District 9 On the surface, District 9 is about aliens. But its subtext is pretty clear to anyone familiar with segregation. District 9 is about oppression. And standing up for rights. And wanting to go home. It's a rebel movie, but the rebels are aliens who have been crammed into a South African slum for more than 20 years. Written and directed by Neill Blomkamp (from a short film he made in 2005), District 9 came together after he and producer Peter Jackson couldn't get their Halo movie off the ground. And in a way, the kinda creepy and totally bloody District 9 plays a lot like Halo, with some very awesome guns capable of blasting the hell out of anything that gets in their way. But District 9 is more subtle than the hit videogame franchise, building conflict and a sense of confinement before turning into a limb-severing showdown between military pricks, displaced aliens and a good-guy researcher who's slowly transforming into one of the creatures. The movie's handheld-camera, documentary- style approach is played out by now, but it serves District 9's narrative, even if it sorta breaks the rules during the movie's final act. By the end, the big-ass weapons come out, and District 9 swerves a little into popcorn-movie territory. But not even a ginormous robot suit can divert from the film's undertones of what it means to be an alien in a place where you've lived for so long. *** (Michael Gallucci)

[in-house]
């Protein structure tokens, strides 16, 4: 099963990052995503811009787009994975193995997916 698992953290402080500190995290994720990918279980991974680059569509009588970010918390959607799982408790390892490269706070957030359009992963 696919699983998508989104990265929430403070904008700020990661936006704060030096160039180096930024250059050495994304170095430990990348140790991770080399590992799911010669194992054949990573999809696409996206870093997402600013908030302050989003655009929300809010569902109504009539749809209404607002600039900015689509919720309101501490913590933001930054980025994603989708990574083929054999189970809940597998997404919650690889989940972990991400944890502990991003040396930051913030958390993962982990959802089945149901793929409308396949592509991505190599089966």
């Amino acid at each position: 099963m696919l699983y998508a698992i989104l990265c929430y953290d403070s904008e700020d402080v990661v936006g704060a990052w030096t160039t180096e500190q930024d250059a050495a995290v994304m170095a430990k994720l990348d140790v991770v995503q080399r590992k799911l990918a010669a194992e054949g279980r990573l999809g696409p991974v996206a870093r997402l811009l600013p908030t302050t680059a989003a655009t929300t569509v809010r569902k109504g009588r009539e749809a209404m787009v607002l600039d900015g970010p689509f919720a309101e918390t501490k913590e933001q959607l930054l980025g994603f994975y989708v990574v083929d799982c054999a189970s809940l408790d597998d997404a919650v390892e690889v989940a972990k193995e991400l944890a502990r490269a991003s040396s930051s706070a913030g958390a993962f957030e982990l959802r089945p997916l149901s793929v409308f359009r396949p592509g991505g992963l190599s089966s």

Funny People Adam Sandler plays George Simmons, a mega-popular comedian — and kind of an ass — who makes mega-crappy movies that sound a lot like the ones Sandler makes (my favorite: My Best Friend Is a Robot). George gets some bad news from his doctor in the very first scene: He has leukemia and might not have long to live. So he returns to his roots as a stand-up comic and taps struggling comedian Ira Wright (a svelte Rogen) to write jokes for him and to help out around his mansion. At nearly two and a half hours, Funny People sags a bit during the second half, when the movie takes a turn into director Judd Apatow's usual messy-romance territory. It's not as consistently funny as The 40-Year-Old Virgin or Knocked Up, but it is a stronger movie and Apatow's best film. The stellar supporting cast includes many Apatow regulars — including Jonah Hill as (what else?) Ira's smartass roommate and Leslie Mann (Apatow's wife) as George's ex-girlfriend — as well as tons of cameos by real-life comedians and musicians. And Sandler has never been better, pulling off funny and serious in the same breath. *** 1/2 (Gallucci)